The exact cause of trigeminal neuralgia is not known, but it's often thought to be caused by compression of the trigeminal nerve, or by another medical condition that affects this nerve.
The trigeminal nerve – also called the fifth cranial nerve – provides sensation to the face. You have one on each side.
Evidence suggests that in up to 95% of cases, trigeminal neuralgia is caused by pressure on the trigeminal nerve close to where it enters the brain stem, the lowest part of the brain that merges with the spinal cord.
This type of trigeminal neuralgia is known as primary trigeminal neuralgia.
In most cases the pressure is caused by an artery or vein squashing (compressing) the trigeminal nerve. These are normal blood vessels that happen to come into contact with the nerve at a particularly sensitive point.
It's not clear why this pressure can cause painful attacks in some people but not others, as not everyone with a compressed trigeminal nerve will experience pain.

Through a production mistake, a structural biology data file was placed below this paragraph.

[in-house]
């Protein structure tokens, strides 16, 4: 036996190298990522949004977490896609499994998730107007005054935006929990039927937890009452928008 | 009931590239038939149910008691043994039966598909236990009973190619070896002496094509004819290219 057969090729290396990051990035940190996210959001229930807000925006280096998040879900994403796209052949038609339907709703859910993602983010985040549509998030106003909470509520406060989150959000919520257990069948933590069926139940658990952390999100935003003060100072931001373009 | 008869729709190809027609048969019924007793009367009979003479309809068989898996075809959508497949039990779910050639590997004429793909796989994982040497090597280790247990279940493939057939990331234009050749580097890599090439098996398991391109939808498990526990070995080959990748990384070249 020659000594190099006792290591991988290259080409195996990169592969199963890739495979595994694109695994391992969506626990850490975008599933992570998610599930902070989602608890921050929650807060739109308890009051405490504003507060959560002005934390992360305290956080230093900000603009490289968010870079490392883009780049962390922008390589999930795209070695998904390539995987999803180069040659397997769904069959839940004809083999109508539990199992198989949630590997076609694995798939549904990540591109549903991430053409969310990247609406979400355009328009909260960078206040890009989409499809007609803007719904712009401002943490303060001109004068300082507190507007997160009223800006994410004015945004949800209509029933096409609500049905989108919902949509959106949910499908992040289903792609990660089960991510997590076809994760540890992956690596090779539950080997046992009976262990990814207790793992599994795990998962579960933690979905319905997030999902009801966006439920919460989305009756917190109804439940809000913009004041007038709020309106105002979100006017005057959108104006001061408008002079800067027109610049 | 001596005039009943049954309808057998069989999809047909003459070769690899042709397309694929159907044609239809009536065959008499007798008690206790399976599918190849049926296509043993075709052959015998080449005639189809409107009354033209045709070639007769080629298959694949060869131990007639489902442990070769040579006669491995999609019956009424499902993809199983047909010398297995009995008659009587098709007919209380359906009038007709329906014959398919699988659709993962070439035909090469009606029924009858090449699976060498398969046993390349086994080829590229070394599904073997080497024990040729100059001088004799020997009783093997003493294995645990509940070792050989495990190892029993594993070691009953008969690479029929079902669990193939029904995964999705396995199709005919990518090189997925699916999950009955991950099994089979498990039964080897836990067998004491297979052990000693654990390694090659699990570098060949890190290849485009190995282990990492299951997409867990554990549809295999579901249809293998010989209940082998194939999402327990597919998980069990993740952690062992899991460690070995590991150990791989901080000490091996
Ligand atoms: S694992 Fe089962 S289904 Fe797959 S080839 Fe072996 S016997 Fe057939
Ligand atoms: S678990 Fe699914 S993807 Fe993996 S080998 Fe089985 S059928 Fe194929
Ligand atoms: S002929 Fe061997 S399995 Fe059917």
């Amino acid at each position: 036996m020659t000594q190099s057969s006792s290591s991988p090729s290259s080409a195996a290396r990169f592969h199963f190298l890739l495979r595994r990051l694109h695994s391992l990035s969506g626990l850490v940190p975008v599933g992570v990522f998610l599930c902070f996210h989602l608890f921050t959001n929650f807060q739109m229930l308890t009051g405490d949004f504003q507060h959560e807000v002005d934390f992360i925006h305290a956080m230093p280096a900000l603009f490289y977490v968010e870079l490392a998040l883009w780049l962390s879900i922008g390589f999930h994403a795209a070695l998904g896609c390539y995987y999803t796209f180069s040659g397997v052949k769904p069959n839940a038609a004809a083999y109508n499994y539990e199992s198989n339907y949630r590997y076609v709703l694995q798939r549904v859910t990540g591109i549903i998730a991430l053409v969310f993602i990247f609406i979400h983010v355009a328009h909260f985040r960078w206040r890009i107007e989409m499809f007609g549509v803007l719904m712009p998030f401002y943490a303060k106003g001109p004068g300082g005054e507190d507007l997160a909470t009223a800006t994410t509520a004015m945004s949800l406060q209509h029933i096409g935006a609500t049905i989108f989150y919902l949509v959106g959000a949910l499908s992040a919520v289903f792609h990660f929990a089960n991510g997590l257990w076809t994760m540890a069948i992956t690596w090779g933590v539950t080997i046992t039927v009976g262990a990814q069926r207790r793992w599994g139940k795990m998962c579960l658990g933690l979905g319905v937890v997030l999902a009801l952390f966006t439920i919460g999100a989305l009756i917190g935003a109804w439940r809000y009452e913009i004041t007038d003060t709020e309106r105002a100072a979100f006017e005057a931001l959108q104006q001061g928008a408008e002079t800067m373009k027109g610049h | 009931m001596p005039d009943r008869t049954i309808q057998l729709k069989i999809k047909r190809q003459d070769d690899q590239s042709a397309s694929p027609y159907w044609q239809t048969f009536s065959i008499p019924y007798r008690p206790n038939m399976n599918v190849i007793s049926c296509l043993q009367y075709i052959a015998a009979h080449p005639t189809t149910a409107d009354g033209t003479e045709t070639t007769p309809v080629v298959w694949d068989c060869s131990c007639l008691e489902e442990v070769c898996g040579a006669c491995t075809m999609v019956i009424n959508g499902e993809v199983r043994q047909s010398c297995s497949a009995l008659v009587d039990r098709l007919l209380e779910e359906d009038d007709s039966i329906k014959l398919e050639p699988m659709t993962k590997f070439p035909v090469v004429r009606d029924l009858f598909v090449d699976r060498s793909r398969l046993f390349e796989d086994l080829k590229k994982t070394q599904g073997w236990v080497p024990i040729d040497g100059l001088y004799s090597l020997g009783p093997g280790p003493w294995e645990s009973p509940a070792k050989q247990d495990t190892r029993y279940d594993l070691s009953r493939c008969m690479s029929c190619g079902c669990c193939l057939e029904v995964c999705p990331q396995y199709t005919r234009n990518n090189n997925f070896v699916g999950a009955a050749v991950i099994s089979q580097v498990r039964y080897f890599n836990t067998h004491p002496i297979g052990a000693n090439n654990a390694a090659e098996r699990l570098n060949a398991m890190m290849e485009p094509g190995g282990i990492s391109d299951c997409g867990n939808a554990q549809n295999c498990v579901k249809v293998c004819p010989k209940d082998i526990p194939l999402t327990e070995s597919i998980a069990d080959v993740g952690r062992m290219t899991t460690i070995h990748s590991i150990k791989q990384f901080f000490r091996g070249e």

It may be that, in some people, the pressure on the nerve wears away its protective outer layer (myelin sheath), which may cause pain signals to travel along the nerve. However, this does not fully explain why some people have periods without symptoms (remission), or why pain relief is immediate after a successful operation to move the blood vessels away from the nerve.
Secondary trigeminal neuralgia is the term used when trigeminal neuralgia is caused by another medical condition or problem, including:
- a tumour
- a cyst – a fluid-filled sac
- arteriovenous malformation – an abnormal tangle of arteries and veins
- multiple sclerosis (MS) – a long-term condition that affects the nervous system
- facial injury
- damage caused by surgery including dental surgery